By spreading so rapidly and wreaking so much havoc, COVID-19 has revealed the susceptibility of global societies to both natural pathogens and intentionally released bioterror agents. The latter include bacteria that have been engineered for enhanced antibiotic resistance.1 Once pathogenic bacteria have been identified, they should be subjected without delay to an antibiotic susceptibility test (AST). Ideally, the AST should be fast and easy so that the appropriate treatment may be administered promptly. Unfortunately, traditional approaches for AST are time consuming and labor intensive.

Investigators at the Israel Institute for Biological Research have developed a rapid AST that can be performed directly on blood and environmental soil samples.2,3 In a recent study, the investigators used the AST on samples inoculated with Bacillus anthracis, Yersinia pestis, and Francisella tularensis. These bacteria—which cause anthrax, plague, and tularemia, respectively—are all Tier 1 bacteria. (According to the CDC, Tier 1 biological agents and toxins “present the greatest risk of deliberate misuse with significant potential for mass casualties or devastating effect to the economy, critical infrastructure, or public confidence, and pose a severe threat to public health and safety.)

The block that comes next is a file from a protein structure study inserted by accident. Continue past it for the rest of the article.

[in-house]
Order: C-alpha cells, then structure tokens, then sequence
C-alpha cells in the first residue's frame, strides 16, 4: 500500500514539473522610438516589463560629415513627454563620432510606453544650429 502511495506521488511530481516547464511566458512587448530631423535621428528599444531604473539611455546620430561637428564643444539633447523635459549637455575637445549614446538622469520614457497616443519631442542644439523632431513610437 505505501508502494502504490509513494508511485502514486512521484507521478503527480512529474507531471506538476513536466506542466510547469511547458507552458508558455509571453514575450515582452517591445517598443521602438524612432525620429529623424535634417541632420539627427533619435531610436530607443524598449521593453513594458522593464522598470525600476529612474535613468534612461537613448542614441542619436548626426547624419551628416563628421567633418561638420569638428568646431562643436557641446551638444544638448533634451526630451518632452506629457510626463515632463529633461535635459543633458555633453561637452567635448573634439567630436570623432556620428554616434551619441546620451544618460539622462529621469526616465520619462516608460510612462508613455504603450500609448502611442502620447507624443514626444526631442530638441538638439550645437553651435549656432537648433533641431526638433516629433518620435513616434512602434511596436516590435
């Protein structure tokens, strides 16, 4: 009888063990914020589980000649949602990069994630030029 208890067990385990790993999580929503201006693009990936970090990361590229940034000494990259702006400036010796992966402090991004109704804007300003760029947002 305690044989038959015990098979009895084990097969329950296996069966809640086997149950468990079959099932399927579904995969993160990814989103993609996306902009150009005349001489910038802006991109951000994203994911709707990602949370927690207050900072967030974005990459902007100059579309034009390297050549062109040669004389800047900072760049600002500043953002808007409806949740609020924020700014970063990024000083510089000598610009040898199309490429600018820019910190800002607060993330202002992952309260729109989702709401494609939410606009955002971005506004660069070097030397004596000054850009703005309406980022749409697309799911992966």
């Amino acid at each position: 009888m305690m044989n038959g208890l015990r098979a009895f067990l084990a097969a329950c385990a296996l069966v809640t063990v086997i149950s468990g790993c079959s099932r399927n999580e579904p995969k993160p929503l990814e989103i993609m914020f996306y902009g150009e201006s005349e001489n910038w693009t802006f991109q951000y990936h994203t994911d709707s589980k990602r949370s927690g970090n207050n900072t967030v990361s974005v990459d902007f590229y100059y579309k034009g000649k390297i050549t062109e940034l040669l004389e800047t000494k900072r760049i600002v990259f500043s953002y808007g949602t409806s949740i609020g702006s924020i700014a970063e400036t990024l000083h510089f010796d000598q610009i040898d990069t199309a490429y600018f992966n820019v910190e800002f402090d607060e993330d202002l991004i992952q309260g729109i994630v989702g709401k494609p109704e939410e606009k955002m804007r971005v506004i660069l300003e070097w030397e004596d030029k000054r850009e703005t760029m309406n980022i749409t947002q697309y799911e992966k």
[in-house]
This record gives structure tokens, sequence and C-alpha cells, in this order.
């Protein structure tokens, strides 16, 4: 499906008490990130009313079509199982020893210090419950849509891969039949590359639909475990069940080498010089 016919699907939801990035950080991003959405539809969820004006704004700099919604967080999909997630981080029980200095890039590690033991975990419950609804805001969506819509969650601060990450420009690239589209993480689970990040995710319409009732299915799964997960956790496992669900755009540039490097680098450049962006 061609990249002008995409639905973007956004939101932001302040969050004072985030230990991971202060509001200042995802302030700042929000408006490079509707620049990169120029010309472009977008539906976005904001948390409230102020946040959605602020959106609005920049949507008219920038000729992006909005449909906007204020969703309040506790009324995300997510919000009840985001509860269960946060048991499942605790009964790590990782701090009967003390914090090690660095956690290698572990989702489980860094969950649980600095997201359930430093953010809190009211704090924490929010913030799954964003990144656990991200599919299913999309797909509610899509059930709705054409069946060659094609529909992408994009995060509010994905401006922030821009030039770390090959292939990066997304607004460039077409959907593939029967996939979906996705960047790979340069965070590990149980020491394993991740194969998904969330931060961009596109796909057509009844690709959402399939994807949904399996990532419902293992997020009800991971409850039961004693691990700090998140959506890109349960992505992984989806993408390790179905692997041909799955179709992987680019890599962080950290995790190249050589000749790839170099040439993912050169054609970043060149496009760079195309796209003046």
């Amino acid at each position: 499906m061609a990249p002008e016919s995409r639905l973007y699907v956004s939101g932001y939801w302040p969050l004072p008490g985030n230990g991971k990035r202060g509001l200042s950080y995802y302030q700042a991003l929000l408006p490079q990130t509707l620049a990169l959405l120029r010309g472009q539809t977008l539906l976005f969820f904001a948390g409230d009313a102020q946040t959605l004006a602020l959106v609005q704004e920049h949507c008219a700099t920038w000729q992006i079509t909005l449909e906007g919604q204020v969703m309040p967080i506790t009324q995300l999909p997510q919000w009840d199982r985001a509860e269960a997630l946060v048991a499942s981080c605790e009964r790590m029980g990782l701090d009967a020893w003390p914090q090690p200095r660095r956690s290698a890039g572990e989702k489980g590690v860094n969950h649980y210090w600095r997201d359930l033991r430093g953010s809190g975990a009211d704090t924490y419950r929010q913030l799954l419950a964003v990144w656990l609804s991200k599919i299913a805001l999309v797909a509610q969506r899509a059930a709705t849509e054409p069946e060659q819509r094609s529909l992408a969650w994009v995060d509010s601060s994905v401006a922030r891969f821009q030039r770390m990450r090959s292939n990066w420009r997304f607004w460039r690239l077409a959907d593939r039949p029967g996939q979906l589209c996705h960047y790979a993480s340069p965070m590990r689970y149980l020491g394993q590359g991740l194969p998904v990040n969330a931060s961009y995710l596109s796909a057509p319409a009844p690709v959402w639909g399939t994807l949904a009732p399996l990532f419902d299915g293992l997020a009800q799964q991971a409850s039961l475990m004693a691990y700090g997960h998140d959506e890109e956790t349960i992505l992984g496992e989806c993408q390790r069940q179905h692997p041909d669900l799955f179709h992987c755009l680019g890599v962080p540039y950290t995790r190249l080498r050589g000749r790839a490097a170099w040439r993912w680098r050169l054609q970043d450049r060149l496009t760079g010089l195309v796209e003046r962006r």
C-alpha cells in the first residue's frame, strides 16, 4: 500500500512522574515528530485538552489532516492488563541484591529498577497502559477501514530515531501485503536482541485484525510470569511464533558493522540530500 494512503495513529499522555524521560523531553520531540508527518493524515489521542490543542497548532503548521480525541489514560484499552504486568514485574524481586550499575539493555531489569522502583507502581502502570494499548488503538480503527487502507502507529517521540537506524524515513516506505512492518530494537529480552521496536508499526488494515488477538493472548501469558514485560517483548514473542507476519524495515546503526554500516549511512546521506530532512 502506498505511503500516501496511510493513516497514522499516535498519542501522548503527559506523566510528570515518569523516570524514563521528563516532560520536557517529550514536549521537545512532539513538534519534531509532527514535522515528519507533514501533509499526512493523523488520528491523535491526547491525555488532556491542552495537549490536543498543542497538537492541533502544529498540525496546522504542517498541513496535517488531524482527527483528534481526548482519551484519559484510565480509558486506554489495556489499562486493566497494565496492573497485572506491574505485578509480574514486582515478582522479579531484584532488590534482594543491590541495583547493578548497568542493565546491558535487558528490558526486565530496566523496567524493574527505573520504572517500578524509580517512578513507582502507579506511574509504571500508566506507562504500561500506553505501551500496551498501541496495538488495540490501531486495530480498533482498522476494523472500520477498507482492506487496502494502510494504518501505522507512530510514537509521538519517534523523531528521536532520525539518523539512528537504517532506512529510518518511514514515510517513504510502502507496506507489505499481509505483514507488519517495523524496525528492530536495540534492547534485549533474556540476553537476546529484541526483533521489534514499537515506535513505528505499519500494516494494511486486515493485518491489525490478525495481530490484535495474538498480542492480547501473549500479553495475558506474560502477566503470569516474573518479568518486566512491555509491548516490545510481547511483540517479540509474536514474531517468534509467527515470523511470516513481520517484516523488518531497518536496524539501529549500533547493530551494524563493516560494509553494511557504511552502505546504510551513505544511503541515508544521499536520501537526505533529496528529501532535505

Ronit Aloni-Grinstein, PhD, Ohad Shifman, PhD, and Shahar Rotem, PhD, all senior researchers in the department of biochemistry and molecular genetics, developed the micro agar PCR test (MAPt). MAPt is designed to improve on “gold standard” ASTs. These tests employ either a broth microdilution or a disk diffusion assay, and they take one to several days to complete.

“MAPt is applicable on a wide dynamic range of bacterial concentrations, has no need for isolation and purification steps, and provides results within hours to less than a day,” explains Aloni-Grinstein. “The method is based on the classical agar dilution test and a sensitive and specific PCR detection step. The latter can identify bacterial growth at lower bacterial concentrations and in shorter time frames than the usual visual examination. Moreover, by using target-specific PCR primers, only the specific pathogen is monitored within the heterogeneous sample.”

Aloni-Grinstein says the assay is sensitive and provides similar results to the traditional minimum inhibitory concentration (MIC),4 which identifies the susceptibility or resistance of bacterial strains to the applied antibiotic. The Clinical and Laboratory Standards Institute provides MIC guidelines and recommendations based on the pharmacokinetic (drug absorption, distribution, and elimination) and pharmacodynamic (biochemical and physiological) mechanisms of resistance.5

Coupling a micro agar dilution test with a quantitative PCR test provides the key steps in the process. “The sensitivity of the PCR method allows the detection of bacteria from concentrations as low as 5 × 102 colony forming units (cfu)/mL to concentrations as high as 109cfu/mL, which still enables a monolayer growth pattern, thus allowing an individual AST to each colony,” elaborates Aloni-Grinstein.